Posted on 6th May 2014
I have always loved Russian wedding rings - ever since one of my dearest friends showed me the one she has, which has been passed down through her family when we were little girls.
They are of course a traditional Christian symbolism representing the Holy Trinity. However there are many different interpretations of the symbolism of the three interlocking, tri coloured bands. Here are two of my favourites.
The first is a story a mother wove and told her little boy, about the symbolism of a Russian wedding ring which I found while doing some research.
One day a long time ago, a couple came into the hotel his father managed. This couple was not local and spoke in a tongue he had not heard before. The wife was a remarkably beautiful lady, but it was the unusual ring she wore on her wedding finger that struck the little boy most.
The ring consisted of three interlocking bands - each of a different colour of gold. He asked his mother what this ring was. Her reply was that it was a Russian wedding ring. The inquisitive little boy wanted to know more. In those far off days, mother's did not have the aid of Google so she did as mothers have done for centuries - she created and told her son a story.
Here is that story (I think it's beautiful)
The boy's mother said that marriage was about two people who loved each other. That the ring was - as all wedding rings are - a symbol of this love. She said this ring brought together the tree most important aspects of a loving and lasting relationship. The different gold bands symbolise each of these aspects, one is white, another yellow and the third rose.
White gold, is softer than the other two colours. Being softer, it will take the shape of the finger, 'pure love is like that', she said. 'In the journey through life, two people in love have to change their shape. They have to give some things up, and take others on. To become a family each one has to move toward the other'. The white gold represents 'bending towards each other'.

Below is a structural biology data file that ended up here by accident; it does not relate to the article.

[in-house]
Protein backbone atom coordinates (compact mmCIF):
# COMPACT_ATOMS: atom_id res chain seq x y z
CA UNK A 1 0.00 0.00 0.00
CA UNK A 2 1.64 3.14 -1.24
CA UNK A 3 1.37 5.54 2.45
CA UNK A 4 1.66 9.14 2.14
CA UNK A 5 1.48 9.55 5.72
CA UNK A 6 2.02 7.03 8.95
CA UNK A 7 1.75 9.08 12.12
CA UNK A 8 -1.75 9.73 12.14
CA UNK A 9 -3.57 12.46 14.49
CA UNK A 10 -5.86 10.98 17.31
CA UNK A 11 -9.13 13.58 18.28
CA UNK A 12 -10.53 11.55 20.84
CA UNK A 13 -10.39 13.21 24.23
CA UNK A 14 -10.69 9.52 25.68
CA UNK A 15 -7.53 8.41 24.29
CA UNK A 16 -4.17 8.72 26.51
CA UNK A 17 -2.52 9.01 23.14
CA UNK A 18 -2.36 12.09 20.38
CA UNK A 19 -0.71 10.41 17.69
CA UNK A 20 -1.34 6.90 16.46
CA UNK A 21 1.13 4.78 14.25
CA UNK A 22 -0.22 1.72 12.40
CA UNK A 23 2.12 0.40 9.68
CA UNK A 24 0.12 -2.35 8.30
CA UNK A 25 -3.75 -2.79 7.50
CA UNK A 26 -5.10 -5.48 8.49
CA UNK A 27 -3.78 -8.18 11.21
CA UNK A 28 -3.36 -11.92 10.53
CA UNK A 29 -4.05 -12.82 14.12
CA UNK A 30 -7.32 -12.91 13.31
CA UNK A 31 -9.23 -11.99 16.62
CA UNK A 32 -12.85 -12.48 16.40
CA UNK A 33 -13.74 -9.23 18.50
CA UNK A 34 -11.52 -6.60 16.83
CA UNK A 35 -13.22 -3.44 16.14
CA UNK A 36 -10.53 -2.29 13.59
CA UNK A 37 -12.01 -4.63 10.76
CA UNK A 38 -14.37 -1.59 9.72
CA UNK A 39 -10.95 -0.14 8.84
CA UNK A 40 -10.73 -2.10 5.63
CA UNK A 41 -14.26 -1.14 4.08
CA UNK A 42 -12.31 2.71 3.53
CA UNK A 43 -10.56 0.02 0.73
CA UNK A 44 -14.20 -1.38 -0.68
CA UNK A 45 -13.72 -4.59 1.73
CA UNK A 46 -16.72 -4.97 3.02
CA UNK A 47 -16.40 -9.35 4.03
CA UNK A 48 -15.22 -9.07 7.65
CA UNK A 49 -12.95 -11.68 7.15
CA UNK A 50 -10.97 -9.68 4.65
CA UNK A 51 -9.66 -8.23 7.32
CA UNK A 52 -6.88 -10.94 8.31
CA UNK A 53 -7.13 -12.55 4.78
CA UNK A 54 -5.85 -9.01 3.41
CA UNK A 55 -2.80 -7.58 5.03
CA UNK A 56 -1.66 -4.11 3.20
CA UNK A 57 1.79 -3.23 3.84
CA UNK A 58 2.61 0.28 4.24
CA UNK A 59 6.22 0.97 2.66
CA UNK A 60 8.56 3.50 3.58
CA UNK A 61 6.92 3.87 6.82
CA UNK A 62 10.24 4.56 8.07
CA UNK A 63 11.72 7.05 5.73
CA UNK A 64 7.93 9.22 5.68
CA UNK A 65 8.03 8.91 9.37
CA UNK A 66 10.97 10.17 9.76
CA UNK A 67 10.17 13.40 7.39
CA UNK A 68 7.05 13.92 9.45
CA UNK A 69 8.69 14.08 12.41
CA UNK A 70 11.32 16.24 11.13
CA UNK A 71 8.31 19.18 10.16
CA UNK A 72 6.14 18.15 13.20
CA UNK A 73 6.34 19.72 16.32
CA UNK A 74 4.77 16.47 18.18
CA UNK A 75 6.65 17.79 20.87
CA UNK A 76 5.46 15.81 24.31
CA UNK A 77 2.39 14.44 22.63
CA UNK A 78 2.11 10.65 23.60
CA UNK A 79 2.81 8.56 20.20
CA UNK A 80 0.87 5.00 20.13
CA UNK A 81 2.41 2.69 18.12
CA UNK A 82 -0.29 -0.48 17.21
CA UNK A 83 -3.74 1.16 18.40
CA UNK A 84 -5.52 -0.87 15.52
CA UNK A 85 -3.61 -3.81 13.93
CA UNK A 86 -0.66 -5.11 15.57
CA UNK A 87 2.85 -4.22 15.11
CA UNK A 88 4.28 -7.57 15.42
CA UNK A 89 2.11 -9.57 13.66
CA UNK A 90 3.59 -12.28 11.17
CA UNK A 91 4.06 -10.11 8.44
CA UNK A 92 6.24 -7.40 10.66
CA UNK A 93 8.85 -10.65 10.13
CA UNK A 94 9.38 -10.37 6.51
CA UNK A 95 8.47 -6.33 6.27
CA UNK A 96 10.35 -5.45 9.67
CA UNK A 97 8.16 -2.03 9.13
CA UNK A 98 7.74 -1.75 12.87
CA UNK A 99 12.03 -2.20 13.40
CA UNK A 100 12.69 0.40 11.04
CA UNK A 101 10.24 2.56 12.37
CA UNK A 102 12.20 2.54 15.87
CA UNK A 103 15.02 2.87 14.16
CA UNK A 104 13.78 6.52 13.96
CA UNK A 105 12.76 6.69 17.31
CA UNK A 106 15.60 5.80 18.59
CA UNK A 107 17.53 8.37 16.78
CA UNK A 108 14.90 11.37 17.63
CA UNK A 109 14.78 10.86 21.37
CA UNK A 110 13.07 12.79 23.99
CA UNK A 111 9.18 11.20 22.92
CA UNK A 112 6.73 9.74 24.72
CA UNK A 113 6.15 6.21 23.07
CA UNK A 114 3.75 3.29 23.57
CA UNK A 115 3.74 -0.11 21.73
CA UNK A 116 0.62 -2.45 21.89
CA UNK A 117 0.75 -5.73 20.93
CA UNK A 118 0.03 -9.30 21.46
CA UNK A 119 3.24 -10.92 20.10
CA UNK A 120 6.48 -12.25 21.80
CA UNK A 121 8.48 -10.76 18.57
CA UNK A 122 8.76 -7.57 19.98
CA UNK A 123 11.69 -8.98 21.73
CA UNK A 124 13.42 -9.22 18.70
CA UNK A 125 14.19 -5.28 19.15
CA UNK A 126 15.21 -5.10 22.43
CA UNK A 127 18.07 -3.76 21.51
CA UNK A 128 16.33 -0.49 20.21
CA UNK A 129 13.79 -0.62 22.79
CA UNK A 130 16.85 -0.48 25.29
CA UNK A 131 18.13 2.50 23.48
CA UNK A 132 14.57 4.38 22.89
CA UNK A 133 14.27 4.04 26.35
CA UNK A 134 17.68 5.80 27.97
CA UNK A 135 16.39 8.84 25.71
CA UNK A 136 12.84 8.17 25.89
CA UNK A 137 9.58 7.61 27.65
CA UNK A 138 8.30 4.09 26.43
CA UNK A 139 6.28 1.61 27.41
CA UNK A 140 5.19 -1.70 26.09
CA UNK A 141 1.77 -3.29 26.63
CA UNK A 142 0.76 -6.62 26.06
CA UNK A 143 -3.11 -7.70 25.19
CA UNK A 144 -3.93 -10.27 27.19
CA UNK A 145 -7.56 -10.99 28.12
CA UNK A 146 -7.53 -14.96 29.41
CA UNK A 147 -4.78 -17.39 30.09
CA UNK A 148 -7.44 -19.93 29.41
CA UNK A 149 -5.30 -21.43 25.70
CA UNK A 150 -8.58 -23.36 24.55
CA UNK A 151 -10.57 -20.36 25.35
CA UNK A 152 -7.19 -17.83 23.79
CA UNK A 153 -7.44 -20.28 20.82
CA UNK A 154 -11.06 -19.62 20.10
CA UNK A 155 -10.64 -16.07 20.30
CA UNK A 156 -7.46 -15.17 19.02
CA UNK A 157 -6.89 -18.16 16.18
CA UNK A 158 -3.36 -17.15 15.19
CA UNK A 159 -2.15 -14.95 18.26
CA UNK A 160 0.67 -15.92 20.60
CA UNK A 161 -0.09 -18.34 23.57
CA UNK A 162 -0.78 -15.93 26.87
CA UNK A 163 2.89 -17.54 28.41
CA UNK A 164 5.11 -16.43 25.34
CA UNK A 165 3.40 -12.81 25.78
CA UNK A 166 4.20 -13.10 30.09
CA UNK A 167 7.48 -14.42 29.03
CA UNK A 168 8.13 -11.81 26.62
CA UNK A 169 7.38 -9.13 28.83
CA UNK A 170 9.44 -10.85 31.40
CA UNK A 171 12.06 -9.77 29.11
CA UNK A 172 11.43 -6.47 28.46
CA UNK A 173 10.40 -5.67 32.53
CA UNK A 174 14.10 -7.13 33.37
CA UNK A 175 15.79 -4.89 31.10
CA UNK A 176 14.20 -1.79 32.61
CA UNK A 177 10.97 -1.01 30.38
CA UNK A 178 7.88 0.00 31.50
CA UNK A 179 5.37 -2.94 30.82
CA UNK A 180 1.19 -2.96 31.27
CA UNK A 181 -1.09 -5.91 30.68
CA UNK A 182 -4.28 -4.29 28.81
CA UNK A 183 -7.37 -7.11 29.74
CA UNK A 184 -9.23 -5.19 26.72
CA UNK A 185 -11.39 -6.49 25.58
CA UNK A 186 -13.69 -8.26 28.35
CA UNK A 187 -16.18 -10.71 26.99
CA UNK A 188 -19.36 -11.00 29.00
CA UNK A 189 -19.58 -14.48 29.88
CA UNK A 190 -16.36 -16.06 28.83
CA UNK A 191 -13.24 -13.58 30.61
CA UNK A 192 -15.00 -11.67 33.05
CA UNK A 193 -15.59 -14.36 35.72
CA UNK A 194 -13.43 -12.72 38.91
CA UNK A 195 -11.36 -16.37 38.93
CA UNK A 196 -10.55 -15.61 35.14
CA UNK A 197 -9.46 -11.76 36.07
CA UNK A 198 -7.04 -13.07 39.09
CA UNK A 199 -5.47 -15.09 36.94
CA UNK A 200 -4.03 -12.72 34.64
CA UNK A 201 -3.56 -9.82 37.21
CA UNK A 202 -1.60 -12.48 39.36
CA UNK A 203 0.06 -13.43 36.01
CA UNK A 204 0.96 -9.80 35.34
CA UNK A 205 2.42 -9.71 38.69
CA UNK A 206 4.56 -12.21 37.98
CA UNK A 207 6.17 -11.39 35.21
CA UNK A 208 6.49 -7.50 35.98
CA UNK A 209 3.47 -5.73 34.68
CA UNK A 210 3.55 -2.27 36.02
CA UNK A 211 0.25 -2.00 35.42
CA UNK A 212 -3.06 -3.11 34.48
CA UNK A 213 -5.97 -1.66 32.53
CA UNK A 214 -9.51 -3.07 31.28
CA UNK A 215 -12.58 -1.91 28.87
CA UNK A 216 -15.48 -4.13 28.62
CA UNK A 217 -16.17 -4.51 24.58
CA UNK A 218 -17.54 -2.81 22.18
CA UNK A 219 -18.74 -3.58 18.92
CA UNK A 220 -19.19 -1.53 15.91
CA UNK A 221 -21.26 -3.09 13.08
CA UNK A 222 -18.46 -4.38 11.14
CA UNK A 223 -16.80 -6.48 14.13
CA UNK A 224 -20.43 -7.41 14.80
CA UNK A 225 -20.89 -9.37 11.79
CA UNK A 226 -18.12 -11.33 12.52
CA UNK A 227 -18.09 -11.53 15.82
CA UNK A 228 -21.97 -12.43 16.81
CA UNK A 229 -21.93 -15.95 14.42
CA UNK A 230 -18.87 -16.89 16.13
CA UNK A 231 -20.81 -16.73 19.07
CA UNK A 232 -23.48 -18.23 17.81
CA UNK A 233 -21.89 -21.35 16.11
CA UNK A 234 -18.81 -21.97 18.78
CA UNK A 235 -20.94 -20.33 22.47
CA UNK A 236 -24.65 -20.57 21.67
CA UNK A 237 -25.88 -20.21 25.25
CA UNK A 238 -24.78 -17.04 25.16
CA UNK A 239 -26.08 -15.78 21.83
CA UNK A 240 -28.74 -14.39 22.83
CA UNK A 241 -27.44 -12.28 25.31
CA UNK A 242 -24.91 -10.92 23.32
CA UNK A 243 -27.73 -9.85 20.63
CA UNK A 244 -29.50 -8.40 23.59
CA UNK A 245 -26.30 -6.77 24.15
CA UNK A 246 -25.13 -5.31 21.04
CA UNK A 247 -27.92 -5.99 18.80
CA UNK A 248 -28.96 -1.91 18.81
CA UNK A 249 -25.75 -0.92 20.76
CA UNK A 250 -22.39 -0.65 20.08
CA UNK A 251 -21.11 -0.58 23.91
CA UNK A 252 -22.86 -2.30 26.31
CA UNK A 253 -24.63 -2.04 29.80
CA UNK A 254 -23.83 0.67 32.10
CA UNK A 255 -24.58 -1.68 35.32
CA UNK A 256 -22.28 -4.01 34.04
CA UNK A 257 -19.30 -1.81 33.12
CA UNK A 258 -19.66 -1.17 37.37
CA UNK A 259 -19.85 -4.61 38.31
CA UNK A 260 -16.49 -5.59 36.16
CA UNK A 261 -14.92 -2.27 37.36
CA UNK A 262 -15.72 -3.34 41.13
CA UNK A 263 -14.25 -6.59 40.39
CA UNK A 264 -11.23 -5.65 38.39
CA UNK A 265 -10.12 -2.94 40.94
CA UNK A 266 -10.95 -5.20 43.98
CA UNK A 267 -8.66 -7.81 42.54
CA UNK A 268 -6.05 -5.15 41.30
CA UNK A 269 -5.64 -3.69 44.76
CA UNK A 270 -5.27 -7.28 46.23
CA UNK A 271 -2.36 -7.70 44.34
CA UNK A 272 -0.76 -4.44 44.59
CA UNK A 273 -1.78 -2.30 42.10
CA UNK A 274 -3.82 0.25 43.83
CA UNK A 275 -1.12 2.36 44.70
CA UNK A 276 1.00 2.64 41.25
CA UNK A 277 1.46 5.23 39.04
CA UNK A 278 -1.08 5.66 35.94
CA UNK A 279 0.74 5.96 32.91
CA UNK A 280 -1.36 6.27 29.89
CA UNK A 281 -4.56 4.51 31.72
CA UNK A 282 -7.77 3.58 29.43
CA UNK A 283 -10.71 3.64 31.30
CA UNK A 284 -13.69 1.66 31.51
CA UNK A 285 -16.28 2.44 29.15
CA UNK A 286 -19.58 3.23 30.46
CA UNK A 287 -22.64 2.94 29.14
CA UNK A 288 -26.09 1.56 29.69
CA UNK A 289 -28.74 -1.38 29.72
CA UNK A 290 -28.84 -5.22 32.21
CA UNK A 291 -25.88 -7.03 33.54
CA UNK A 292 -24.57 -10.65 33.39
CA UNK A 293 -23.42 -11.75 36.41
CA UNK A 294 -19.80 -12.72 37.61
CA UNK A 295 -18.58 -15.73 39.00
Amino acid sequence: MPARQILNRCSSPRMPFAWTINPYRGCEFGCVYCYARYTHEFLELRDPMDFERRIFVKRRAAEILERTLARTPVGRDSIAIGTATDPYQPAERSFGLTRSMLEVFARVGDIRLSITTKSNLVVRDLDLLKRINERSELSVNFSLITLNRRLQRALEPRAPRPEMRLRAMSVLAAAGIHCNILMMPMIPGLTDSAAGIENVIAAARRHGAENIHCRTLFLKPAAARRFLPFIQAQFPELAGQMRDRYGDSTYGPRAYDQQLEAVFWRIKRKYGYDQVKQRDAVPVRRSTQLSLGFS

Yellow gold, however is very hard. You can bump it and knock it, and afterwards, all you have to do is give is a good hard rub and there it will be; all bright and shining again. 'Life is like that', she said. 'It is not easy. Sometimes things are really difficult. It is then that you really have to support each other. Sometimes love is hard'. This is what yellow gold symbolises. 'The strength to get through the difficult times in life, and come out the other side all bright and shiny and ready to carry on'.
Then she paused and was silent for a time. So her son asked 'what about the rose gold, mother?' It took her a moment before she answered-
'Have you ever seen rose gold before?' she asked softly. 'No' her son replied.
'Well', she said, 'rose gold is rare, and pure love, is just as rare. When you find it, when you finally have it, you must look after it. You have to protect it. For if you lose it, it may never come back to you again'. This is what the rose gold represents; 'that love must be cherished, because life is short and every moment spent without love is a moment lost forever'
- End -
The second is a very simple variation on this theme that I like a lot. It is quite simply that the three bands mean;
'For then, For now, Forever'